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Rio Bravo

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Overview

Set in Texas during the late 1860s, Rio Bravo is a story of men (and women) and a town under siege. Presidio County Sheriff John T. Chance (John Wayne) is holding Joe Burdette (Claude Akins), a worthless, drunken thug, for the murder of an unarmed man in a fight in a saloon -- the problem is that Joe is the brother of wealthy land baron Nathan Burdette (John Russell), who owns a big chunk of the county and can buy all the hired guns he doesn't already have working for him. Burdette's men cut the town off to ...
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Overview

Set in Texas during the late 1860s, Rio Bravo is a story of men (and women) and a town under siege. Presidio County Sheriff John T. Chance (John Wayne) is holding Joe Burdette (Claude Akins), a worthless, drunken thug, for the murder of an unarmed man in a fight in a saloon -- the problem is that Joe is the brother of wealthy land baron Nathan Burdette (John Russell), who owns a big chunk of the county and can buy all the hired guns he doesn't already have working for him. Burdette's men cut the town off to prevent Chance from getting Joe into more secure surroundings, and then the hired guns come in, waiting around for their chance to break him out of jail. Chance has to wait for the United States marshal to show up, in six days, his only help from Stumpy (Walter Brennan), a toothless, cantankerous old deputy with a bad leg who guards the jail, and Dude (Dean Martin), his former deputy, who's spent the last two years stumbling around in a drunken stupor over a woman that left him. Chance's friend, trail boss Pat Wheeler (Ward Bond), arrives at the outset of the siege and tries to help, offering the services of himself and his drovers as deputies, which Chance turns down, saying they're not professionals and would be too worried about their families to be good at anything except being targets for Burdette's men; but Chance does try to enlist the services of Wheeler's newest employee, a callow-looking young gunman named Colorado Ryan (Ricky Nelson), who politely turns him down, saying he prefers to mind his own business. In the midst of all of this tension, Feathers (Angie Dickinson), a dance hall entertainer, arrives in town and nearly gets locked up by Chance for cheating at cards, until he finds out that he was wrong and that she's not guilty -- this starts a verbal duel between the two of them that grows more sexually intense as the movie progresses and she finds herself in the middle of Chance's fight. Wheeler is murdered by one of Burgette's hired guns who is, in turn, killed by Dude in an intense confrontation in a saloon. Colorado throws in with Chance after his boss is killed and picks up some of the slack left by Dude, who isn't quite over his need for a drink or the shakes that come with trying to stop. Chance and Burdette keep raising the ante on each other, Chance, Dude, and Colorado killing enough of the rancher's men that he's got to double what he's paying to make it worth the risk, and the undertaker (Joseph Shimada) gets plenty of business from Burdette before the two sides arrive at a stalemate -- Burdette is holding Dude and will release him in exchange for Joe. This leads to the final, bloody confrontation between Chance and Burdette, where the wagons brought to town by the murdered Wheeler play an unexpected and essential role in tipping the balance.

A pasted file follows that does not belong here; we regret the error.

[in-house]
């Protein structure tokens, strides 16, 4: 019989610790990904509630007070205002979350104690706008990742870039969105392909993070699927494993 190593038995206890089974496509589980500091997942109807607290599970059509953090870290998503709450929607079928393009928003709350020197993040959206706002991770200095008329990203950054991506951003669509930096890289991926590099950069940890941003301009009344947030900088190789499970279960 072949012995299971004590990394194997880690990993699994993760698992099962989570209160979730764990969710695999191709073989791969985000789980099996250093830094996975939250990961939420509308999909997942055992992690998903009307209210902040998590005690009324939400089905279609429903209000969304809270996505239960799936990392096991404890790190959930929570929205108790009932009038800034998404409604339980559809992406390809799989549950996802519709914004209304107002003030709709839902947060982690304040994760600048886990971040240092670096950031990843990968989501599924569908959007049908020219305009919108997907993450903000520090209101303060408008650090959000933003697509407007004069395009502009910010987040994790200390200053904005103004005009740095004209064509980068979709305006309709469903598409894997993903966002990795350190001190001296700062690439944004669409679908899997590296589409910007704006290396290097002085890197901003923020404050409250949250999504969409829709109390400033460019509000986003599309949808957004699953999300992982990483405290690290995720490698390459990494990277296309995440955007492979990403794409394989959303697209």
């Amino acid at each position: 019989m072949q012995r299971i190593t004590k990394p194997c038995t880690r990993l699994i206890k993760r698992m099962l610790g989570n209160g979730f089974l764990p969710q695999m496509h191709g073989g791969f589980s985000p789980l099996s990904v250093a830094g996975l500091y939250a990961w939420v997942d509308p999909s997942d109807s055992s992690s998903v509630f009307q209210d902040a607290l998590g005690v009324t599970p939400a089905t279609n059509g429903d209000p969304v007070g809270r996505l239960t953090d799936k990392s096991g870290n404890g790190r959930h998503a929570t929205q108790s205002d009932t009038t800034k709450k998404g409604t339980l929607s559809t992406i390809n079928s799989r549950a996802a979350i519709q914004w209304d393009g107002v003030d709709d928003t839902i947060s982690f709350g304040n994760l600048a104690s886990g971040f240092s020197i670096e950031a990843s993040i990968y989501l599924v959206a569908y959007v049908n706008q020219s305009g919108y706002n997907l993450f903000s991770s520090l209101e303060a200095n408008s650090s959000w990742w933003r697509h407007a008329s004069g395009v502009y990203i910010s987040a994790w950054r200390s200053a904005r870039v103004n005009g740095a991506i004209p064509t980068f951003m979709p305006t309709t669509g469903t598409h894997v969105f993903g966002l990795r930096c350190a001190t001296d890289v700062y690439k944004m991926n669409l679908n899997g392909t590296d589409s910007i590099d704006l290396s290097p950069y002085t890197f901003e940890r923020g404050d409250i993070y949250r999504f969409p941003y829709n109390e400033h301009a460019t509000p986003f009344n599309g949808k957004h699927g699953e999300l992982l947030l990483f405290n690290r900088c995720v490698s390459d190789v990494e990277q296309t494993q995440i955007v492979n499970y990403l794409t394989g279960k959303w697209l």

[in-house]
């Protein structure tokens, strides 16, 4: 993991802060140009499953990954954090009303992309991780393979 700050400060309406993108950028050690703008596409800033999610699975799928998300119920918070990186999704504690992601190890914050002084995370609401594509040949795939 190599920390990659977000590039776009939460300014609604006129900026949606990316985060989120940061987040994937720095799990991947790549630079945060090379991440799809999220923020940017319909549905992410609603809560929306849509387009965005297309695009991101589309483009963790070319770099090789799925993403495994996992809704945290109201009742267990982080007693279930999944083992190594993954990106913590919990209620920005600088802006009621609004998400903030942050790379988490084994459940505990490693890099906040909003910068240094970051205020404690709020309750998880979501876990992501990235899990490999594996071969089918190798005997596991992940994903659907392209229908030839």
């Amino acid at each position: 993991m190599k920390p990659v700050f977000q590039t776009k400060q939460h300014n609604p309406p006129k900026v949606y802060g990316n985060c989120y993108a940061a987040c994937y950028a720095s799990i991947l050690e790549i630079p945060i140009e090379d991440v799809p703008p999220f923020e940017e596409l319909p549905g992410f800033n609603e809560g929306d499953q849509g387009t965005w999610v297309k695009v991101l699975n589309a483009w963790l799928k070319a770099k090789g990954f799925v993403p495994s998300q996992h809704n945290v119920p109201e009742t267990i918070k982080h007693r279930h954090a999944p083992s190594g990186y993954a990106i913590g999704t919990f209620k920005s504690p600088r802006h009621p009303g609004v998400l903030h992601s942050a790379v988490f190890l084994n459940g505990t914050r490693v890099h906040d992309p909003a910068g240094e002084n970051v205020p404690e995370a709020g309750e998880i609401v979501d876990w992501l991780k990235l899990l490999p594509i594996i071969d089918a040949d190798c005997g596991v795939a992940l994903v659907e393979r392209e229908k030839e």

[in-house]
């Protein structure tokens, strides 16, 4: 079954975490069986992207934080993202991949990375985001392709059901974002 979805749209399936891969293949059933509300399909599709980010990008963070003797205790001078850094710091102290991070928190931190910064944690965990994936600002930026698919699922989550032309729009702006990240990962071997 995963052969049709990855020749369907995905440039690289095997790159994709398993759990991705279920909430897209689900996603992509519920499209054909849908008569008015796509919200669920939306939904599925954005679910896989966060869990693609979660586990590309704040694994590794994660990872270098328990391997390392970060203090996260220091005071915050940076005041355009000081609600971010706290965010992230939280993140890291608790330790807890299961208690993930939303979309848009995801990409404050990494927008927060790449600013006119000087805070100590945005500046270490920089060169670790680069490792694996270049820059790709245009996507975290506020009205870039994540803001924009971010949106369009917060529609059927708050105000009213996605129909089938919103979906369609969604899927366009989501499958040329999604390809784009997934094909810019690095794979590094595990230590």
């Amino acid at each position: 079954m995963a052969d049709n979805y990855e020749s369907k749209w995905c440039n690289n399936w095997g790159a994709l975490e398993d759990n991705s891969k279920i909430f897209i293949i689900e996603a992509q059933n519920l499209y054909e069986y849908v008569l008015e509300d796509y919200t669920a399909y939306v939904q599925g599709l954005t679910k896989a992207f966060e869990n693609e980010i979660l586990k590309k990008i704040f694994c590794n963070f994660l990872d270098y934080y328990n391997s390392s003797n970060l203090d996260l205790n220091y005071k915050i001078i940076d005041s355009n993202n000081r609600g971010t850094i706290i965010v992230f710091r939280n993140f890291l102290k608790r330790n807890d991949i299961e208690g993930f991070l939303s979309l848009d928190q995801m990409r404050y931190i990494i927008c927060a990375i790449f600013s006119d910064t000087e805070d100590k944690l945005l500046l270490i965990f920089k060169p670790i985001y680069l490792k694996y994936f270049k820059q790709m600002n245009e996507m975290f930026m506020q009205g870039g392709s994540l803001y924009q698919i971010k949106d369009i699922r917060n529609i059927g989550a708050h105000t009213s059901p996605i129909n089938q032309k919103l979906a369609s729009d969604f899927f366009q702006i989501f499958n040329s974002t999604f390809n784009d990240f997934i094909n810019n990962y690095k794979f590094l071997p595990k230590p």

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Special Features

Closed Caption; Commentary by Director John Carpenter and Historian Richard Schickel; John Wayne Westerns Trailer Gallery
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Editorial Reviews

All Movie Guide - Bruce Eder